If, however, one puts Kafka beside writers with whom he may properly be compared, he still seems rather unsatisfactory. Gogol and Poe were equally neurotic, in their destinies they were equally unhappy; and if it is true, as Mr. Savage says [in one of the essays in The Kafka Problem, that there is present in Kafka's world neither personality nor love, there is no love in either Gogol or Poe, and though there are plenty of personalities in Gogol, the actors of Poe, as a rule, are even less characterized than Kafka's. But, though the symbols that these writers generate are just as unpleasant as Kafka's, though, like his, they represent mostly the intense and painful realization of emotional culs-de-sac, yet they have both certain advantages over Kafka--for Gogol was nourished and fortified by his heroic conception or Russia, and Poe, for all his Tory view, is post-Revolutionary American in his challenging, defiant temper, his alert and curious mind. In their ways, they are both tonic. But the denationalized, discouraged, disaffected, disabled Kafka, though for the moment he may frighten or amuse us, can in the end only let us down. he is quite true to his time and place, but it is surely a time and place in which few of us will want to linger--whether as stunned and hypnotized helots of totalitarian states or as citizens of freer societies, who have relapsed into taking Kafka's stories as evidence that God's law and man's purpose are conceived in terms so different that we may as well give up hope of ever identifying the one with the other.I enjoy Poe, but any analysis that leads to you plumping for him over Kafka is inherently flawed. The problem is that very one of interpretation: Kafka, at his best, is meant to be experienced rather than analyzed. As the Bible would have it, "The letter killeth, but the spirit giveth life." A freshman lit class can ever-so-painfully drag theme after theme from a reading of The Trial, and in some sense it's obviously far from inappropriate to do so: part of what keeps that novel alive for people is the ways they can use it to illuminate the contemporary world. But we are not students. We don't have papers due, and reading the book that way, with readers' guide–style questions in mind, strips it of much of its power as a strange work of personal expression, a fever dream that has no applicability to ordinary life, no explanation, because it has left the ordinary world far behind, a dim memory. The very raggedness that Wilson marks in the debit column is a feature when the book--and, even more, its neighbors The Castle and Amerika--is read this way: this novel is unfinished because finishing it is impossible, would close off too many possibilities, would trade a pretense of perfection for the inherent raggedness of individual experience. Theseus's bad example aside, we don't usually escape from labyrinths in this life.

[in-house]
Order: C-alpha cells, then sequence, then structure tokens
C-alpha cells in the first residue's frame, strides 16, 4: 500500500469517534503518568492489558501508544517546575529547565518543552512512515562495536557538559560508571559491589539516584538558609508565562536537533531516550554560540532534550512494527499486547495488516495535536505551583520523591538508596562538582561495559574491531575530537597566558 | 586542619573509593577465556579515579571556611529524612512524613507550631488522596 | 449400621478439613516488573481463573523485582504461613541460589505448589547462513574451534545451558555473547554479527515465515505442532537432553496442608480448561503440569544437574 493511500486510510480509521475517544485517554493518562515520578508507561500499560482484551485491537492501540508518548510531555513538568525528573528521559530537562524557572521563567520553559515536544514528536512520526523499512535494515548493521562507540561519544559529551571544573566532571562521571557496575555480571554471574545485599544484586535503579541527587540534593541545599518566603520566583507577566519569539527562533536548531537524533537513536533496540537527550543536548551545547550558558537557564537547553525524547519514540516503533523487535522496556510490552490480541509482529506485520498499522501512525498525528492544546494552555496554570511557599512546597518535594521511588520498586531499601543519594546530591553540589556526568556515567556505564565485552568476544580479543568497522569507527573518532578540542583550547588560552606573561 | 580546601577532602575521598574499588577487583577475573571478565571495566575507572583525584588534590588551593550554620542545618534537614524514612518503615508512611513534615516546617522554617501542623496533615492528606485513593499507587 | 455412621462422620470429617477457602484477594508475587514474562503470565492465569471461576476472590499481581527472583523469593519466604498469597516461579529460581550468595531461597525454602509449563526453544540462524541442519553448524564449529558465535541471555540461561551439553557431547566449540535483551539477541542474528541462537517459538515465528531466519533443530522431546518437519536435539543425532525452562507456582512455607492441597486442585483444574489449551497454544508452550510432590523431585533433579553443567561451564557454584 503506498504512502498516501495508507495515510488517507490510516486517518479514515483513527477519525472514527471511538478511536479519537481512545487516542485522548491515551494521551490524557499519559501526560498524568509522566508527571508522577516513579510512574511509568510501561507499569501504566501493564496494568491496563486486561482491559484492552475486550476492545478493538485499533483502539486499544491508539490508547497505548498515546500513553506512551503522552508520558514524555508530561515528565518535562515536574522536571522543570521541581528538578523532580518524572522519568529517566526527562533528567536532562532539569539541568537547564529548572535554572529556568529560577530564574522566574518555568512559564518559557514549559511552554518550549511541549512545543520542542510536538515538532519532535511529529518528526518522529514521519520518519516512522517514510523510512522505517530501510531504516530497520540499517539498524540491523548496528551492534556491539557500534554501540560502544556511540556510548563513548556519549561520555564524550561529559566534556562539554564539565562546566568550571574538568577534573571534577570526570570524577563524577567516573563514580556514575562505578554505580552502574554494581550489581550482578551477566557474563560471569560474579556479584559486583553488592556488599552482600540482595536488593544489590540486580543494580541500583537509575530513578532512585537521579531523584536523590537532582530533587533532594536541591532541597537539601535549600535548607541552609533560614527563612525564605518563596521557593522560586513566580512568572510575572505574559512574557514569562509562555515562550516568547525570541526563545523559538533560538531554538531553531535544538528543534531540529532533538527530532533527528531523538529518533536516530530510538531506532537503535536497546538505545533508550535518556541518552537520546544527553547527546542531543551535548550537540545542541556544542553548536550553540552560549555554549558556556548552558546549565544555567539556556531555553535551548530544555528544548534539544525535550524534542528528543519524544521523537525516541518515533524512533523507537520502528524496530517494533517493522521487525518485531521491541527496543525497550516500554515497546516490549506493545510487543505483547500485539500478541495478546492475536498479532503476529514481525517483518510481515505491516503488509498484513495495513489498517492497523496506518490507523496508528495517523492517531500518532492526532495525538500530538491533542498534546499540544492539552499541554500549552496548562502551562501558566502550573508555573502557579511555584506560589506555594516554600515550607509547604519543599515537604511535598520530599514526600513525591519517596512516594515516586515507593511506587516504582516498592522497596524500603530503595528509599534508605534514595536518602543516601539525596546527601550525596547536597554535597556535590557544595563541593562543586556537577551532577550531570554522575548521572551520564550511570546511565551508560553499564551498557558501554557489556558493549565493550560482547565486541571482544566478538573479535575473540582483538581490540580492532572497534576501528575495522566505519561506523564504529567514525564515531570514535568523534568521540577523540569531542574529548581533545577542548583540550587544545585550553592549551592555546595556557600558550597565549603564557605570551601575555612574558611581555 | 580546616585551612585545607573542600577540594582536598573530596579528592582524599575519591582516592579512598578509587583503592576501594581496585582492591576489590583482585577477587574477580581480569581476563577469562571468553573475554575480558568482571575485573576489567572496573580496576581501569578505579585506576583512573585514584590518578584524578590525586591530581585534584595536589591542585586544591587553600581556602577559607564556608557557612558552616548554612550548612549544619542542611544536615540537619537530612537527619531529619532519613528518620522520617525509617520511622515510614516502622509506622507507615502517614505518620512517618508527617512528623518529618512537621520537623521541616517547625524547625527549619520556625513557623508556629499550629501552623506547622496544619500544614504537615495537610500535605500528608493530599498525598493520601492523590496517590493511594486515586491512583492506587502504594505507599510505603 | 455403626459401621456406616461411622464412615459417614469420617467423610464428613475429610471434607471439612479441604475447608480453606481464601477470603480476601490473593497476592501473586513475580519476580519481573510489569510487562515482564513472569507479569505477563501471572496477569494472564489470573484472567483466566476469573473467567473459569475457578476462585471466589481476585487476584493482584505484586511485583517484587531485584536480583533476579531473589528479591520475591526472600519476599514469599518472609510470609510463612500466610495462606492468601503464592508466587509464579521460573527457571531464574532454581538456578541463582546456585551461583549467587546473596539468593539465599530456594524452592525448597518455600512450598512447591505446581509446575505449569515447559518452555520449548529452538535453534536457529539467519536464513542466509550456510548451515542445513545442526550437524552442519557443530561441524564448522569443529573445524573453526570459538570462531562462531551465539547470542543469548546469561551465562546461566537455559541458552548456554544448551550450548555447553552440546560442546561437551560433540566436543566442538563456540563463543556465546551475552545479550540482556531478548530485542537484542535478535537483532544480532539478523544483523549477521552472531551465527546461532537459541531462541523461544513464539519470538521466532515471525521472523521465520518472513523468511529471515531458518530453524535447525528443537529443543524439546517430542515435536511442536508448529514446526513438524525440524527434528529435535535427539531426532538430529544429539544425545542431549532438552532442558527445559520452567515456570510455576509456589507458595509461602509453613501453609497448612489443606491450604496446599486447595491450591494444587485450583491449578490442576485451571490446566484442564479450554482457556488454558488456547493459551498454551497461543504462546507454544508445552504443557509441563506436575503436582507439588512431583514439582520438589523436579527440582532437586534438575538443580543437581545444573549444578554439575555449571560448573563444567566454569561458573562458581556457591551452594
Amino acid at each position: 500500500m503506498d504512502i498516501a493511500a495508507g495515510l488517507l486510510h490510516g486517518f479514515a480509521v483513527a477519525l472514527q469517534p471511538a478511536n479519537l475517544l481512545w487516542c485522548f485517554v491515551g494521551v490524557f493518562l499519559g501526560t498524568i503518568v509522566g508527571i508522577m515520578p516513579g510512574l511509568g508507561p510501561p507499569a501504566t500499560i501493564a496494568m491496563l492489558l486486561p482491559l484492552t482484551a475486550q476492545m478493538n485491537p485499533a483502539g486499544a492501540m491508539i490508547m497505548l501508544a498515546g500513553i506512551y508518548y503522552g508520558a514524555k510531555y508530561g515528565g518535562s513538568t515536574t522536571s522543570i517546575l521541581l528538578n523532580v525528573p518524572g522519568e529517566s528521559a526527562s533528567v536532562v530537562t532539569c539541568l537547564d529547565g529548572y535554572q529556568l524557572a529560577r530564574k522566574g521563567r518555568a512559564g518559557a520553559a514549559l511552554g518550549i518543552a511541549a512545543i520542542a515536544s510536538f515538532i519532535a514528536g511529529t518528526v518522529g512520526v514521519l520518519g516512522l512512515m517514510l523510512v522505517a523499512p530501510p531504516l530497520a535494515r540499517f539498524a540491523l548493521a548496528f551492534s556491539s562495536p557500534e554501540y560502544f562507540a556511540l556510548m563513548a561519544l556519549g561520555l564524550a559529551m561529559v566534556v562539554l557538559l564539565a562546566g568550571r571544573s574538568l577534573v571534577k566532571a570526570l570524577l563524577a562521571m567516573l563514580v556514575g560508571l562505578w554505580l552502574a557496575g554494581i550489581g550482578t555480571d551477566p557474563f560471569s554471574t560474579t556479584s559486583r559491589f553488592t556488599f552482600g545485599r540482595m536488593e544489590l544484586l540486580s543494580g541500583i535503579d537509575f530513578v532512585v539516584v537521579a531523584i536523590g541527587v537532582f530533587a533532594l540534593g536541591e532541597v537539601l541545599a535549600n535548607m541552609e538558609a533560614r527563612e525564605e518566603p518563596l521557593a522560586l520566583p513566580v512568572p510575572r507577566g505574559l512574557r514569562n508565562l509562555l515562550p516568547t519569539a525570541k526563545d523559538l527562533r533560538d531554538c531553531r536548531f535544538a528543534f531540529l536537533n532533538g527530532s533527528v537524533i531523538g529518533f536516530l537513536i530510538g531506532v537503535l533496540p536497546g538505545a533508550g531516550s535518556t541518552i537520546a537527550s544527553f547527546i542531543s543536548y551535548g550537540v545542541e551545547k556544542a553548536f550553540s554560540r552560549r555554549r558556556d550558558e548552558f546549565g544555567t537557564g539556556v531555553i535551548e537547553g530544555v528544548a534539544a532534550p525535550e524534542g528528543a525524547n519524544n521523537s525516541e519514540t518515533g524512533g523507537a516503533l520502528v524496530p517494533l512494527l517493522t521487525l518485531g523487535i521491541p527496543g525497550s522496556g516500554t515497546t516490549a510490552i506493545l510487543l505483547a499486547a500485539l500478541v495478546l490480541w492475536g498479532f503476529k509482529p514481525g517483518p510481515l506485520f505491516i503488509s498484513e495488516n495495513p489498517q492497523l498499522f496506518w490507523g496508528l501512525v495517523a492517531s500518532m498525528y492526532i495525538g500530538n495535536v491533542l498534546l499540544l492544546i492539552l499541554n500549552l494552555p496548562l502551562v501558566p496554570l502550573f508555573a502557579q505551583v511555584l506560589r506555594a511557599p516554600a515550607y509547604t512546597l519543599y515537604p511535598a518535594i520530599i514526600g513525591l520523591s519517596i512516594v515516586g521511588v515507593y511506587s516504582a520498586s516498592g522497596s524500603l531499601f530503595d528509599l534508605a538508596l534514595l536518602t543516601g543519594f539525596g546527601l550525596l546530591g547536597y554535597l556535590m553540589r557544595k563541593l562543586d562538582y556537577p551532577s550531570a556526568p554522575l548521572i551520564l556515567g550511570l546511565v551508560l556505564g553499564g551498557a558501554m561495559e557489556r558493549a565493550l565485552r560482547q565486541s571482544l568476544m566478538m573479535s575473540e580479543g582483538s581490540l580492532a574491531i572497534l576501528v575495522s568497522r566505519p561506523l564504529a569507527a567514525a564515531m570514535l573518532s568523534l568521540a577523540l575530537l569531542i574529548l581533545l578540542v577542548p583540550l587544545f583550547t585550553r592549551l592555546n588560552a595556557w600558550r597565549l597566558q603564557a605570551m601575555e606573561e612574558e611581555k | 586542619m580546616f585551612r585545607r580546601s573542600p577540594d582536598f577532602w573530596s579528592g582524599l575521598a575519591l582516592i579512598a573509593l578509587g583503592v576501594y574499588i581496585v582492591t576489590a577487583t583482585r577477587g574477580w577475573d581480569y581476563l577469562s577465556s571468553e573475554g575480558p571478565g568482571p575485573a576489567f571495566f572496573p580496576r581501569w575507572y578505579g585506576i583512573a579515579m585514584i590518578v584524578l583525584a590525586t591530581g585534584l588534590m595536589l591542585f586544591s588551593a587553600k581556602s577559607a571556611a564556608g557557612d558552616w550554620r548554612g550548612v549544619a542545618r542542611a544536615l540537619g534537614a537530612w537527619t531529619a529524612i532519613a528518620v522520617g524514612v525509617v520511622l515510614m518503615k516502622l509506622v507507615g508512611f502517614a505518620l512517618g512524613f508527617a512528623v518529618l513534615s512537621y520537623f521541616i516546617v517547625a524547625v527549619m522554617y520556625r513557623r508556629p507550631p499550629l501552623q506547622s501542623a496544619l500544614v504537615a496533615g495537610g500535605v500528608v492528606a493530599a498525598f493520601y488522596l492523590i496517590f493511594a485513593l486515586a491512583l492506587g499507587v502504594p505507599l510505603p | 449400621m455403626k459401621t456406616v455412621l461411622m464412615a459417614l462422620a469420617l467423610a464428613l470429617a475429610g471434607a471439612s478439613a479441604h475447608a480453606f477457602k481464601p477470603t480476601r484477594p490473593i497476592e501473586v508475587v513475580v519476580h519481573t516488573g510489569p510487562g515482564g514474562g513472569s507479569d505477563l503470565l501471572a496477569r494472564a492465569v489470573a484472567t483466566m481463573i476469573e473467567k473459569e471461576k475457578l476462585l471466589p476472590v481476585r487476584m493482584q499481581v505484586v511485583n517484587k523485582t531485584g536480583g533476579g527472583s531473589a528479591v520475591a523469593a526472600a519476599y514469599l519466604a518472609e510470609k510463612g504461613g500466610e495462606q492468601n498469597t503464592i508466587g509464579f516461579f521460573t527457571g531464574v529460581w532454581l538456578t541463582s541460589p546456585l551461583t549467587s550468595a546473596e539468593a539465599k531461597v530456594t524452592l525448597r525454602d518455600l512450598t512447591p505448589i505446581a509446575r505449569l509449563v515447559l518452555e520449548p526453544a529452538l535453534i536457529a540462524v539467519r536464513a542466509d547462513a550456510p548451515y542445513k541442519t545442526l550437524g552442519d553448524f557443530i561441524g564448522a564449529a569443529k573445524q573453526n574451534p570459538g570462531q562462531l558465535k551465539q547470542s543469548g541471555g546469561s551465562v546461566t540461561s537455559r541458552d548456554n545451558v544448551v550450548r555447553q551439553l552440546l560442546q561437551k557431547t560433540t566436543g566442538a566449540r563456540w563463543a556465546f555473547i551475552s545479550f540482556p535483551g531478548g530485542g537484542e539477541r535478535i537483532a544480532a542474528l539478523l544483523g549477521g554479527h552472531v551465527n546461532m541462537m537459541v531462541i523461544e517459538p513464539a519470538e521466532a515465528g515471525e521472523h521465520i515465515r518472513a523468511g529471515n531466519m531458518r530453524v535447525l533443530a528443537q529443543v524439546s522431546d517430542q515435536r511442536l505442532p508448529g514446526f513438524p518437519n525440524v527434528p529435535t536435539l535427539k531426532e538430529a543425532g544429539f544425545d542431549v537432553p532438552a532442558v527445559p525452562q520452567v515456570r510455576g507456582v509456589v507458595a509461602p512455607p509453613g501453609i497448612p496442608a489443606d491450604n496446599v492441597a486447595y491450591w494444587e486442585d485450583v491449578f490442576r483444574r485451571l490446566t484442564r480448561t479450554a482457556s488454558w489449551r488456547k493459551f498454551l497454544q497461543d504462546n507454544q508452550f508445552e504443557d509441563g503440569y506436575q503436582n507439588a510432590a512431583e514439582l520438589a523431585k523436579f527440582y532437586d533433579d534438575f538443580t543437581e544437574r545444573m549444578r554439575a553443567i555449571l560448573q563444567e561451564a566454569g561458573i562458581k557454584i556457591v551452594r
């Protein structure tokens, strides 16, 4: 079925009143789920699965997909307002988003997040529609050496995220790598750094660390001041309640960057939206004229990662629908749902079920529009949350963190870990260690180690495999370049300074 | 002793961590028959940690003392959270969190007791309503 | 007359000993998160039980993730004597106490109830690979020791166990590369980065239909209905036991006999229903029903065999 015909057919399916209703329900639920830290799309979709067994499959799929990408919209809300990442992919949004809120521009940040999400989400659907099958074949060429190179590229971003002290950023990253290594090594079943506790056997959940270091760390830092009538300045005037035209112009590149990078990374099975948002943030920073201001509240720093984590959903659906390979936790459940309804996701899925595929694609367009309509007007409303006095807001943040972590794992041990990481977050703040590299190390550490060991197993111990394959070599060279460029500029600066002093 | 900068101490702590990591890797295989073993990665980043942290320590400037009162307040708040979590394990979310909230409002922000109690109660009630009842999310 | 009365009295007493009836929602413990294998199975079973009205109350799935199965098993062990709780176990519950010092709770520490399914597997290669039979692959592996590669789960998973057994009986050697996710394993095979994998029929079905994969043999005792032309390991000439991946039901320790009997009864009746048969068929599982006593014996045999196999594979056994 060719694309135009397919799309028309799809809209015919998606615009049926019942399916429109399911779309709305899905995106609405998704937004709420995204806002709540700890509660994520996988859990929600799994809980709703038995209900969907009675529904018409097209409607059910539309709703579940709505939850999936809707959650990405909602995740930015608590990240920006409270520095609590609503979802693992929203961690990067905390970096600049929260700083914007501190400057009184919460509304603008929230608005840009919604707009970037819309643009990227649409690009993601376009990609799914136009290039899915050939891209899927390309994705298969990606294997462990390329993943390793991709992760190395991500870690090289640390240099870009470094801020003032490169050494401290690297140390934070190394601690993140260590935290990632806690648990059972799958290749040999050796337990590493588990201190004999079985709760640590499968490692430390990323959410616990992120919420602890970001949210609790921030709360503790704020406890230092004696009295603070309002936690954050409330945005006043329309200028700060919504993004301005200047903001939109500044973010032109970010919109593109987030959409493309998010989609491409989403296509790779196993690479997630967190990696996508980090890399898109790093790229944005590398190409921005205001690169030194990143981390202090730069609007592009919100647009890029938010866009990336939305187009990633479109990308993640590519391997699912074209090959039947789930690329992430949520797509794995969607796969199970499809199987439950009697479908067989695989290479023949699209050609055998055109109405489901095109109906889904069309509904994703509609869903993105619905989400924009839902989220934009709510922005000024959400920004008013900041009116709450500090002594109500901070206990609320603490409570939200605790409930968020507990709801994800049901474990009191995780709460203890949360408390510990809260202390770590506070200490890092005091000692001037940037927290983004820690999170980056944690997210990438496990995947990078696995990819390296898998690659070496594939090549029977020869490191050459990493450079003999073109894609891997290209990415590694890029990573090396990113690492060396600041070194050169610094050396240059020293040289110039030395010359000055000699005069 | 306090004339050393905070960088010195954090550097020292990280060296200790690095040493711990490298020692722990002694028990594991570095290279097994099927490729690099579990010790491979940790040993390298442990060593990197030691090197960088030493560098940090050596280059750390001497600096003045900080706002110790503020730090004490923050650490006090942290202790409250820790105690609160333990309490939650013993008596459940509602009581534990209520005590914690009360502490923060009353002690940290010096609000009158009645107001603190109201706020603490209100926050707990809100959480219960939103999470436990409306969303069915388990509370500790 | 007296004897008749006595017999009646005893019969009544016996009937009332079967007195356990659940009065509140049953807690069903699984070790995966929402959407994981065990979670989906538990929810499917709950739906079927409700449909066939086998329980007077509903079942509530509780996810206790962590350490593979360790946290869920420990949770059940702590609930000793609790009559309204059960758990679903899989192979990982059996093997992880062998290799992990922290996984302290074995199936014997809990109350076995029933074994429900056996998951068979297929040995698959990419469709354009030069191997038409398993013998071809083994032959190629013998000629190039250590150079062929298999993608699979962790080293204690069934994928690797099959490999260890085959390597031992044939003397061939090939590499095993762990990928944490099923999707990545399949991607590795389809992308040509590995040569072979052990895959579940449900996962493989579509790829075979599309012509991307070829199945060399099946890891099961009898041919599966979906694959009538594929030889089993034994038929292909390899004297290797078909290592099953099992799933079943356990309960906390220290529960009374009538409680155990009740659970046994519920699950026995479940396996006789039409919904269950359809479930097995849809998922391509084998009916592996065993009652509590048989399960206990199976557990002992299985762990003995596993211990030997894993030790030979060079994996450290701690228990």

That resistance to interpretation is even more true of the shorter fiction, which is what really draws me back to Kafka again and again.Wilson acknowledges that